Aseptic technique has reduced the reproductive capacity of Aedes albopictus mosquitoes in Duparc . by 50%

The construction of a large-scale breeding facility for a local line of tiger mosquitoes demonstrates the progress made by IRD and its partners in developing this technology on the island. Since sterile insect engineering (SIT) relies on continuous stocking of large numbers of competitive sterile males, it is essential to establish an efficient system for mass breeding of mosquitoes. Extracted from a pei strain of Aedes albopictus obtained from Sainte-Marie, these sterile male mosquitoes are produced in the new insect farm, inaugurated on June 29.

As part of a pilot phase to demonstrate the effectiveness of SIT in the fight against Aedes albopictus, the release of sterile male mosquitoes officially began in the Duparc Nord district on July 22, 2021. , when the mosquito population is relatively low.

These release of sterile male mosquitoes are monitored by provincial decree, subject to endorsement by the Council of Ministers on Environment and Technology and Health Risks (CODERST) and prior consent from residents. Duparc.

Mid-term campaign status

Since 22 July 2021, and after 6 months of continuous intervention, 22 release of sterile male mosquitoes have been performed at the Duparc pilot site. Each release includes between 120,000 and 150,000 sterile males, with more than 4 million sterile male mosquitoes released into the wild.

To make them happen, a team of eight engineers and technicians work tirelessly in the new breeding unit to produce more than 200,000 sterile males per week.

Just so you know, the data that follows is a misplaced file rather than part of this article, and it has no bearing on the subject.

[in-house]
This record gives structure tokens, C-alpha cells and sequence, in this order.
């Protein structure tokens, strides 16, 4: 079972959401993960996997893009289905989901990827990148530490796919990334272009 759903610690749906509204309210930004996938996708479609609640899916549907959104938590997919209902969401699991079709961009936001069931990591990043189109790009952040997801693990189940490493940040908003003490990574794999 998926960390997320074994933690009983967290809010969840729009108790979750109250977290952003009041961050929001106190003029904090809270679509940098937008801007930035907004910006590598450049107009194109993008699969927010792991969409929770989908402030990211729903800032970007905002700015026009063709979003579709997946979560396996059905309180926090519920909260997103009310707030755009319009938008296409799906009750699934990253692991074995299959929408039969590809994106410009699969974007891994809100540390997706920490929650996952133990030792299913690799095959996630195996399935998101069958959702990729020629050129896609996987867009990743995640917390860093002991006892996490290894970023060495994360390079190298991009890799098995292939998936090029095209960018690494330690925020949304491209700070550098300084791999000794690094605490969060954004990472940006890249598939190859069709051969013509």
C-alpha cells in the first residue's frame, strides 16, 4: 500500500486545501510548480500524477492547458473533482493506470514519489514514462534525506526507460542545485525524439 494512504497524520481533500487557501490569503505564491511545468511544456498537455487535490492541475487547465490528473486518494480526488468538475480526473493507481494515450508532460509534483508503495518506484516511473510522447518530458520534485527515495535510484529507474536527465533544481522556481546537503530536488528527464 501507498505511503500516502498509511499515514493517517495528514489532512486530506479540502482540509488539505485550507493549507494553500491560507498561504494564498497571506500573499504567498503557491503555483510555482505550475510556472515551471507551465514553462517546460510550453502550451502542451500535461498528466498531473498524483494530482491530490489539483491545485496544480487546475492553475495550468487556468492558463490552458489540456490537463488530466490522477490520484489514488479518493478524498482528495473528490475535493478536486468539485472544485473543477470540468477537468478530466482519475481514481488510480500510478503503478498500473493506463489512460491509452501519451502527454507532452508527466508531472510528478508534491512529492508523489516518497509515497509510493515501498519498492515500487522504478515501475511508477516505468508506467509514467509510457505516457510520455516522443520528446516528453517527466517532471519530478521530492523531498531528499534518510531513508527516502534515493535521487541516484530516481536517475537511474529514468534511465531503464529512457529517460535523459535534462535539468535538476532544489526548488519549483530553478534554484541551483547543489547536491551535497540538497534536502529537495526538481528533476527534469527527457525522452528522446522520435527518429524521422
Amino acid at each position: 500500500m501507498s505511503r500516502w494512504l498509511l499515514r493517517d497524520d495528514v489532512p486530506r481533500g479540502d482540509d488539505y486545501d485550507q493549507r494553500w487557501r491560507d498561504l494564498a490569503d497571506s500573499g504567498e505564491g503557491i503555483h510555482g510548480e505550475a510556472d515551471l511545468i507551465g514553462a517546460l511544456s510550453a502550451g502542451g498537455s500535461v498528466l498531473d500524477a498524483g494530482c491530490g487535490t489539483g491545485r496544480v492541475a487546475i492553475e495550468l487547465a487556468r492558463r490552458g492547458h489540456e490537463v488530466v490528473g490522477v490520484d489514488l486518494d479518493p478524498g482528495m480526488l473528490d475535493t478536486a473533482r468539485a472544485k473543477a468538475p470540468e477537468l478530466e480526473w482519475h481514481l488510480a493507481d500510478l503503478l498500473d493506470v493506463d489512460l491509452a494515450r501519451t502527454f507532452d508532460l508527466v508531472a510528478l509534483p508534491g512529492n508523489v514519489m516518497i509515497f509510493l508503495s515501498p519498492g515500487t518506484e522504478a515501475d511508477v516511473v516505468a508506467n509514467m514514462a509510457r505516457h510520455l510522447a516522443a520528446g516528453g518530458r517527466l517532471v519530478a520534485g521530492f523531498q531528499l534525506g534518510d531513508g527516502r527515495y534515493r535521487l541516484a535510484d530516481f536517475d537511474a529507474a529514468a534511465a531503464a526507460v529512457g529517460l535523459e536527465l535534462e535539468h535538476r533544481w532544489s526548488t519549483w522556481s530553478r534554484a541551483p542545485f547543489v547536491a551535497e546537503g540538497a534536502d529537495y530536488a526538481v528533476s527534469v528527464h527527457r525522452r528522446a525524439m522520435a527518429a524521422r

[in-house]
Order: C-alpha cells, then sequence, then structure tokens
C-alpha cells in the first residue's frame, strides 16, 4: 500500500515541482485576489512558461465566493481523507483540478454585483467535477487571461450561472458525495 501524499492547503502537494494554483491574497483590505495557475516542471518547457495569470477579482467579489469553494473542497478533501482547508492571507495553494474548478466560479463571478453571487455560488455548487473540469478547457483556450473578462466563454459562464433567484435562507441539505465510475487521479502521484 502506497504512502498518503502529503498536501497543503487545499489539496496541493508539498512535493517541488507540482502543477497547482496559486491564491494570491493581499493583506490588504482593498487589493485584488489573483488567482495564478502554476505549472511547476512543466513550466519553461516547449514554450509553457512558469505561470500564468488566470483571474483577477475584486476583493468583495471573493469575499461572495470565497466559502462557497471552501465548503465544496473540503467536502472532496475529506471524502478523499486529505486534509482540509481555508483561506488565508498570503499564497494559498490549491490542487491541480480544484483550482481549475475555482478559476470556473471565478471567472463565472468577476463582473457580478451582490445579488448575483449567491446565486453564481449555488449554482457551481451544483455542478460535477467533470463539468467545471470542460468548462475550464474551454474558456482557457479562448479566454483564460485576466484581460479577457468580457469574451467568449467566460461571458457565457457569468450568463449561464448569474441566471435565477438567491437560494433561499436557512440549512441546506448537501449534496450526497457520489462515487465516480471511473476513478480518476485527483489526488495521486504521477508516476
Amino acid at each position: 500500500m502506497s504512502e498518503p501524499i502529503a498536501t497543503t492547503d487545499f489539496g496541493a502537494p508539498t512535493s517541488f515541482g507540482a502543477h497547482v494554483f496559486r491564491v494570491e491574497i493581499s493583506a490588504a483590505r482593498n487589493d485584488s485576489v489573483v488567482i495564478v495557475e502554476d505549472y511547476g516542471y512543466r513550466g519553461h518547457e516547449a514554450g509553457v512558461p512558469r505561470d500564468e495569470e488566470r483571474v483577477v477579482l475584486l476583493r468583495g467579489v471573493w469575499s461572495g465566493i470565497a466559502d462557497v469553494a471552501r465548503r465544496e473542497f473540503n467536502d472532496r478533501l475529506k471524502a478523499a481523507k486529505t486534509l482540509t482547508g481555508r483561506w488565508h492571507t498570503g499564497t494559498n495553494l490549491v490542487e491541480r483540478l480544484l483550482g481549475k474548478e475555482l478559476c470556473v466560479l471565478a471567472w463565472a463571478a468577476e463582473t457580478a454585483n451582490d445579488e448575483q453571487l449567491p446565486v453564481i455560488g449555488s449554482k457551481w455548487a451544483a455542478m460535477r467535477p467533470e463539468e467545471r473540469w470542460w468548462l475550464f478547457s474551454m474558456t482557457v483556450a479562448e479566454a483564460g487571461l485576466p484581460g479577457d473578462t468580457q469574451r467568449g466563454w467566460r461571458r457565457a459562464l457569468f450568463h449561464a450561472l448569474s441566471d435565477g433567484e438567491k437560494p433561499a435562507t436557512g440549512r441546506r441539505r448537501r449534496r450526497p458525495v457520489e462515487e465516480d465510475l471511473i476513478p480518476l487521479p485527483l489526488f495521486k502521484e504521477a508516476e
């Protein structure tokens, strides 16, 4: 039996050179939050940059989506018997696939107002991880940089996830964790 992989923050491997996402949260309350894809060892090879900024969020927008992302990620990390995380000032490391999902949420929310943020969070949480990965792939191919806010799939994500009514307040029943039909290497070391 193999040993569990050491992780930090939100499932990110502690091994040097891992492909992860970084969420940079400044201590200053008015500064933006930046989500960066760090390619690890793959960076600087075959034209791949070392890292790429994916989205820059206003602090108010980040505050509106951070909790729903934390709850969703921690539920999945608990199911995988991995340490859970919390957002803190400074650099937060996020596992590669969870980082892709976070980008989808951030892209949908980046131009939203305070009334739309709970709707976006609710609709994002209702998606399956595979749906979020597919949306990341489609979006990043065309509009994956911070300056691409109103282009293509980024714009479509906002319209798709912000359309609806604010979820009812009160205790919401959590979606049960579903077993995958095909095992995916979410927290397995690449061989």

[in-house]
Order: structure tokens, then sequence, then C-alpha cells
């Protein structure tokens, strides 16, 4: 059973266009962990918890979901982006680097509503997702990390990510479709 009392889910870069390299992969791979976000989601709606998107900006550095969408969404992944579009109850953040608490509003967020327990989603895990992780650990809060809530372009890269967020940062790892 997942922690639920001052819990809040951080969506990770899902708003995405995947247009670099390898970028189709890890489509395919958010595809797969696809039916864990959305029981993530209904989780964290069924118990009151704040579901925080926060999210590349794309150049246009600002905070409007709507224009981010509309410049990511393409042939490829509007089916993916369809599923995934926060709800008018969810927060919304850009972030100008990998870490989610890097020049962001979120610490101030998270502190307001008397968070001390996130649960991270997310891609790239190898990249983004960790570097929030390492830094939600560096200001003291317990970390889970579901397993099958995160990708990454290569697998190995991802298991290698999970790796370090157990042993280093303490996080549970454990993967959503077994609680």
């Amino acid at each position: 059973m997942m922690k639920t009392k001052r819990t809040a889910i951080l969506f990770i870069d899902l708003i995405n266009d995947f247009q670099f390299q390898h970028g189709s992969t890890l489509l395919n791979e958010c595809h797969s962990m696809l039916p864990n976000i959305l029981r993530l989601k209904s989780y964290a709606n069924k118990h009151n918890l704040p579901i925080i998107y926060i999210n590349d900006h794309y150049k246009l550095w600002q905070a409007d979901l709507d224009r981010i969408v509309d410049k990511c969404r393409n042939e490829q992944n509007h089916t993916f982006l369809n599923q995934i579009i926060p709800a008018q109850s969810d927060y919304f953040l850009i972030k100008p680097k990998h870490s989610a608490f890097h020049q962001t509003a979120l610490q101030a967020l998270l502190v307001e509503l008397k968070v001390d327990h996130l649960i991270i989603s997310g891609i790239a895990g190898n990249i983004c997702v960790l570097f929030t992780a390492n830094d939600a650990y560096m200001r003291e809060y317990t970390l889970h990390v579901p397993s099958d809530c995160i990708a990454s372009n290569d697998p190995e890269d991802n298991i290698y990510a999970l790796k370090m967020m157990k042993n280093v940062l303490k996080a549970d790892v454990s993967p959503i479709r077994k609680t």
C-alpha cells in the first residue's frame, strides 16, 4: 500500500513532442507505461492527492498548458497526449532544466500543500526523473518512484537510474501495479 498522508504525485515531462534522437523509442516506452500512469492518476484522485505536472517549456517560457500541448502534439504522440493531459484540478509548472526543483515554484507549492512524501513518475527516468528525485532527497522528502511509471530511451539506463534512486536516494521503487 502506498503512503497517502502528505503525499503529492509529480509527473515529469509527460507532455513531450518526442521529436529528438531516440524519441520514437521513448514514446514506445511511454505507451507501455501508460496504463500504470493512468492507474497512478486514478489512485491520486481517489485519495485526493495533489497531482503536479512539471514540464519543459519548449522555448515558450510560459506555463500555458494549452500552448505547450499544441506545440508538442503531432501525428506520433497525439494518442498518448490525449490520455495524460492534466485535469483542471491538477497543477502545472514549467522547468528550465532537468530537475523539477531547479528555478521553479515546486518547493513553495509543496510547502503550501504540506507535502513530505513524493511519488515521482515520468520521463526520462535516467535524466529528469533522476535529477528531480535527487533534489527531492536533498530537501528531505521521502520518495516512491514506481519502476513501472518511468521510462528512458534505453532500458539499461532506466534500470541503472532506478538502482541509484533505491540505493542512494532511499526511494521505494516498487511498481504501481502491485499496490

The projected period for these releases is 12 months, approximately twenty releases of sterile male mosquitoes will still be made, at a rate of one release per week through July 2022.

TIS .’s effective monitoring system and strategy

The strategy implemented is integrated and based on five main actions:

– Communication to inform people about the actions taken.

– The mobilization of residents to destroy artificial spawning sites.

– An additional door control action to mechanically eliminate indoor mosquito breeding sites.

– Weekly stocking of 6,000 purebred males/ha on an area of ​​20ha, at various locations around residential areas and along roadsides.

– Monitor mosquito population with traps, to measure survival, dispersal and competitiveness of sterile males released into the wild.

Scientific evaluation of the effectiveness of these releases focuses on two questions:

(i) Will the release of sterile males change the fertility and reproductive capacity of wild mosquitoes?

(ii) Does tiger mosquito abundance decrease when males are spayed and released frequently?

Initial results are largely satisfactory

The team determined the effectiveness of SIT by comparing mosquito densities in the treated area in Duparc and the untreated control area in Bois Rouge. A first analysis of the results after 6 months of release and evaluation showed that the fertility of wild mosquitoes in Duparc decreased by almost 50% compared with the control area. The next results, reasonably expected, after the reduction in the fertility of wild female mosquitoes, are:

– Significant reduction in the number of mosquitoes,

Impact on nuisance level and risk of dengue virus transmission.

With these encouraging and promising results for the future, IRD and its partners’ goal is to continue releasing through the end of July 2022, remaining at the weekly rate. Final results will be made available by the end of September after final analysis to demonstrate the feasibility of this vector control technique and lay the groundwork for an industrial project to release mosquitoes into the air. coincide on a large scale.

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